At ten o'clock on Friday morning, Vienna's huge and venerable Burgtheater was packed.
By Bethany Bell
BBC News, Vienna
The pianist Rudolf Buchbinder was performing a selection of Mozart's piano works, interspersed with readings from the composer's letters.
Children are being educated about the life of Mozart
The event is just one of hundreds taking place in Vienna and Salzburg, to mark the birthday of a man once described by Goethe as a "miracle that cannot be explained".
Mozart is still a superstar, 250 years after his birth.
Standing in the marble vestibule of the Burgtheater after the concert, Clementine, a teacher from the province of Lower Austria, said she was spending the whole day at the Vienna Mozart celebrations.
"He was a genius - and I think his music has got everything. It's light, but it can be heavy as well. It's exciting and it's full of emotion. It's just wonderful."
Out in the streets of Vienna, Mozart's face is everywhere, advertising exhibitions, concerts and guided tours. One tongue-in cheek-poster shows the composer rolling his eyes in disbelief at all the fuss.
But neither the hype nor the freezing temperatures seem to deter determined Mozart fans.
Standing in a queue outside Vienna's new Mozart museum, stamping his feet in the cold, Hirokomi Ira said that he had travelled all the way from Osaka in Japan to be in Austria on the 27 January.
"I wanted to say Happy Birthday Mozart! I love his music," he said.
Tour guides - in both Vienna and Salzburg - are having a field day, as thousands of tourists converge on the Mozart sites.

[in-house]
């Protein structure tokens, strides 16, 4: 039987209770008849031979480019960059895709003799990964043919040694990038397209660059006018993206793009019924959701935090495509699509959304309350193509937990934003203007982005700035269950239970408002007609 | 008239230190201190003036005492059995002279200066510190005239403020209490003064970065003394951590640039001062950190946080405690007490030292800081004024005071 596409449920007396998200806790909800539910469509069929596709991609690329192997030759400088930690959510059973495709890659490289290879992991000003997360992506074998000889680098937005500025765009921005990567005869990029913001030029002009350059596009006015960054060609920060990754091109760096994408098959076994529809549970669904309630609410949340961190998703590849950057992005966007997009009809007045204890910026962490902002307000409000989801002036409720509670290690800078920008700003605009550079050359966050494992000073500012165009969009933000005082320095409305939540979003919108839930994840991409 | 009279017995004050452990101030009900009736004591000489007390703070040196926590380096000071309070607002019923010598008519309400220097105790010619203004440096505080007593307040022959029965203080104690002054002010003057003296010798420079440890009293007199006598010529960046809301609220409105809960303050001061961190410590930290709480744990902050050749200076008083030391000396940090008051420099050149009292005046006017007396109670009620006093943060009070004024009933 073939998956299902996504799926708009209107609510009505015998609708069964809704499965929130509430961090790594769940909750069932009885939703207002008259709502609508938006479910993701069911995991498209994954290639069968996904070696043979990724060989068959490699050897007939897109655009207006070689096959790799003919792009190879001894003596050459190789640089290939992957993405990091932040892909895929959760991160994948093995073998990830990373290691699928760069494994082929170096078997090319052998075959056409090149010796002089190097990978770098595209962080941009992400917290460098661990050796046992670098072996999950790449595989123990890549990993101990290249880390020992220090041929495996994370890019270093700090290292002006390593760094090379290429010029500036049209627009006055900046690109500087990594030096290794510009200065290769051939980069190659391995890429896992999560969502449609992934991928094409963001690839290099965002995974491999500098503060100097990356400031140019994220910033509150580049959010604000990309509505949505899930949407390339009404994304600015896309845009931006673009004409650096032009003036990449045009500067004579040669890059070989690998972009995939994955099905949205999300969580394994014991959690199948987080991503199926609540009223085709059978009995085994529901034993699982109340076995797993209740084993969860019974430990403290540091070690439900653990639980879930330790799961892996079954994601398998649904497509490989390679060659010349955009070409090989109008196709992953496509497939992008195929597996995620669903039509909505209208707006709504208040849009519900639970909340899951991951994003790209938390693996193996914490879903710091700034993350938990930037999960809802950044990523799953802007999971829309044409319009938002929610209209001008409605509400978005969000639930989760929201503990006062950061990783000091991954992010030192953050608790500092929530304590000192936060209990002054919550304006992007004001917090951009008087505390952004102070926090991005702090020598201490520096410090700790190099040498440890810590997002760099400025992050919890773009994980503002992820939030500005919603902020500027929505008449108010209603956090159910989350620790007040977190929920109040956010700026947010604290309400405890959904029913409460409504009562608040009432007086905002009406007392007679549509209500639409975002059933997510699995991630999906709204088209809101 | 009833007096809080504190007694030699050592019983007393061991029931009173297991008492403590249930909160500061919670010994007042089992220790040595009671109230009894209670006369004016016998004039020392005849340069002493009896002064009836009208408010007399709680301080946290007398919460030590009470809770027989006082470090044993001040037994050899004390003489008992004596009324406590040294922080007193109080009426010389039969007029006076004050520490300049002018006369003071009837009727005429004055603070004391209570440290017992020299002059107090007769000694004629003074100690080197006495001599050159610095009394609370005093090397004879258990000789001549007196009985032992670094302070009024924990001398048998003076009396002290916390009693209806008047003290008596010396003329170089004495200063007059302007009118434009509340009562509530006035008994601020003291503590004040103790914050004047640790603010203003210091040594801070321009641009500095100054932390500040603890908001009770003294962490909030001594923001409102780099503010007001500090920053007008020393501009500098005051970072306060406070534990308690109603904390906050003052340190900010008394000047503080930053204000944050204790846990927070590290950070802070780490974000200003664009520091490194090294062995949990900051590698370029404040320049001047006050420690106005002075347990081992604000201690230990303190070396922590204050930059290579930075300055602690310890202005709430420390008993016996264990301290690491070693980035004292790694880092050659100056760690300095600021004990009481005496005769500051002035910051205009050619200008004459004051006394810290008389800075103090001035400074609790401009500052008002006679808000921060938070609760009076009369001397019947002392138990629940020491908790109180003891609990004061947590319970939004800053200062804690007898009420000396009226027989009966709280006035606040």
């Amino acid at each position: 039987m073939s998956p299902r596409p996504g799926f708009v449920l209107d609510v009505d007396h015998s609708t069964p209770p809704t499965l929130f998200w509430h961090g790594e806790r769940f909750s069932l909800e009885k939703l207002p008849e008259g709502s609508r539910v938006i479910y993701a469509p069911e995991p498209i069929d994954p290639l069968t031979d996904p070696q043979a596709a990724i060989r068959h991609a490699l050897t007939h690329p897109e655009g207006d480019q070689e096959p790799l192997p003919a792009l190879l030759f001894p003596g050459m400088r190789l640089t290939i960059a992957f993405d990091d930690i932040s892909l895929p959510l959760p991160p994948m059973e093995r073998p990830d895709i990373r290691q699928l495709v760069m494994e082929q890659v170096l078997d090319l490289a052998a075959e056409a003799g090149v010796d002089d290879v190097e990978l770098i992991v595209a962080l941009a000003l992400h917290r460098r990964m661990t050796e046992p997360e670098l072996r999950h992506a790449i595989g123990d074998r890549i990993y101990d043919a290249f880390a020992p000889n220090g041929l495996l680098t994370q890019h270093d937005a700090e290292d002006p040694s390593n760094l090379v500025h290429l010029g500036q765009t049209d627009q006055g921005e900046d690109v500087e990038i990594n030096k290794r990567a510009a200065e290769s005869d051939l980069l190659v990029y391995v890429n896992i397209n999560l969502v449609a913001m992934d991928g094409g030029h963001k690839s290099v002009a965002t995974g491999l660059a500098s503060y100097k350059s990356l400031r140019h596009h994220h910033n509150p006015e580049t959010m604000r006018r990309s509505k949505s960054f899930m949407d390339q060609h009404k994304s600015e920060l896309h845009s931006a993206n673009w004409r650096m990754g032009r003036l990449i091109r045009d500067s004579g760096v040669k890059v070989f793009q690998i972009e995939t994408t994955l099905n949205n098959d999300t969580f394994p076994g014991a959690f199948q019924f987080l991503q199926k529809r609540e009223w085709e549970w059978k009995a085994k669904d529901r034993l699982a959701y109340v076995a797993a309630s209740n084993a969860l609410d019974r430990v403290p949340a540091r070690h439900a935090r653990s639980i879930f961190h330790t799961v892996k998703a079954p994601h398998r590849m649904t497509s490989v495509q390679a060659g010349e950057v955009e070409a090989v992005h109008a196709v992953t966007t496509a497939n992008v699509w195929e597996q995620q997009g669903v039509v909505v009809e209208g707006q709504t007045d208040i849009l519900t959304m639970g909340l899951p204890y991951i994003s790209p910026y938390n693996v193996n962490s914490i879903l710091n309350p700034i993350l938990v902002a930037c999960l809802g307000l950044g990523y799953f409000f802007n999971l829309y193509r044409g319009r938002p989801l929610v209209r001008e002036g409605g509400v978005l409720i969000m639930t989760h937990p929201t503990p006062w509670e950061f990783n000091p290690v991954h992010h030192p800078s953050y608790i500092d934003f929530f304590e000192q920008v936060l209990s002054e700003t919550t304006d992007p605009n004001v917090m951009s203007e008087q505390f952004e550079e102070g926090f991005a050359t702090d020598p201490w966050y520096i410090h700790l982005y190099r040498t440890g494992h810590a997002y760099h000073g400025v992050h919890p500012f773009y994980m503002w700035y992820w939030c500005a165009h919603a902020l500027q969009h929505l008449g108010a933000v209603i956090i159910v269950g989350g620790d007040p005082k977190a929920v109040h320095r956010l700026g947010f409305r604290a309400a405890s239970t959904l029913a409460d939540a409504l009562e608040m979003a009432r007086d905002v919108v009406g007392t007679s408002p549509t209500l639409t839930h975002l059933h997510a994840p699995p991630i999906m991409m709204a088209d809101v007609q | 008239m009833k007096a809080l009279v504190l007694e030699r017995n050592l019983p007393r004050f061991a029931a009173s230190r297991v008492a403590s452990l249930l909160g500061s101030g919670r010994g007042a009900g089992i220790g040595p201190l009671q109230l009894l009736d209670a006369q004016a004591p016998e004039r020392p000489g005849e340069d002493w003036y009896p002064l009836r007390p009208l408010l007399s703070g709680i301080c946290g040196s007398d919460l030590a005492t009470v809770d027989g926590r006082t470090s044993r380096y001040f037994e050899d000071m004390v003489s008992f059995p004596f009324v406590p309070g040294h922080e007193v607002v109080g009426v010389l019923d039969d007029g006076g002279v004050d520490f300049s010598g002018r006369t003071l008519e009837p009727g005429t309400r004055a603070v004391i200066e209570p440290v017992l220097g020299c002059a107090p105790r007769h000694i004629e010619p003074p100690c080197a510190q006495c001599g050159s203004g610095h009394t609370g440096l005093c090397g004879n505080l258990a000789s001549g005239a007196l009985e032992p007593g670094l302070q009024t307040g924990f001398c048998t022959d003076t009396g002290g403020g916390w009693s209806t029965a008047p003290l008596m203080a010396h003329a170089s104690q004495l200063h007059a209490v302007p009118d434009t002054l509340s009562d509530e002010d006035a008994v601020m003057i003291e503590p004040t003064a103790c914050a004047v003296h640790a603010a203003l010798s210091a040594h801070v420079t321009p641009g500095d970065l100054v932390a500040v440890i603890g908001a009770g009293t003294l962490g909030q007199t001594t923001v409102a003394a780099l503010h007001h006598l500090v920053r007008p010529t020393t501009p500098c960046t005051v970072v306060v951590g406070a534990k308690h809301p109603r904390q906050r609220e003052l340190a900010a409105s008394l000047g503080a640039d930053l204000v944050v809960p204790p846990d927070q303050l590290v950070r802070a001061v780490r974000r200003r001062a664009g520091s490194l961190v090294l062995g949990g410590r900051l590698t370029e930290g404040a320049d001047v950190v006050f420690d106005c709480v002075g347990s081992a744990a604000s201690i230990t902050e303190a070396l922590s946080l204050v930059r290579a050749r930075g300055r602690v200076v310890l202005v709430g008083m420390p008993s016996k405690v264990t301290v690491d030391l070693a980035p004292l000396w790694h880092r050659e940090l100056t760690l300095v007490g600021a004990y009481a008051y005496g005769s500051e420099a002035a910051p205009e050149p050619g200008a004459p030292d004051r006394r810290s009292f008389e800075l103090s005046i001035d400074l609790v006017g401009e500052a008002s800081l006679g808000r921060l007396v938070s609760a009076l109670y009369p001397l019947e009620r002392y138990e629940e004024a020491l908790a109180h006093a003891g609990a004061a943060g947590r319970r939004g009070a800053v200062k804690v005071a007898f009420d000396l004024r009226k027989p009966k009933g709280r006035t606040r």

"For me it's something fantastic, because once again everyone is reminded that Mozart was here," said Vienna tour guide Brigitte Roth.
The Vienna Boys Choir will be performing Mozart
"But it's all is a bit exaggerated - so much is going on."
Salzburg, the city of Mozart's birth, is also running a star-studded series of concerts and cultural events, including performances by the Vienna Philharmonic Orchestra.
But in its narrow cobbled streets the full impact of Mozart marketing comes to the fore.
Souvenir shops are stuffed with memorabilia, from Mozart perfume to Mozart sausage.
One local dairy has even developed a Mozart yoghurt, flavoured with chocolate and marzipan.
Austrian President Heinz Fischer told the BBC that there is a danger of overkill throughout the Mozart anniversary year.
"We must be careful that after three or four months, people in Austria might not be able to stand to listen to Mozart any more," he said.
"There is a danger of very strong commercialisation - but Mozart definitely can survive it. He is a figure of world cultural heritage and he will survive the centuries."
While some Salzburgers say they will be boycotting the centre of town until next year, most Austrians appear to be enjoying the celebrations.
"Do you know, I've just bought a new Mozart CD, Symphony Number 81, which is unknown to me," said Christiane, a young Viennese woman.
"I'm planning to go to a lot of the events over the next few days and tonight we are having a family reunion and we will play Mozart."
"Mozart's music is really enriching - for every one of us."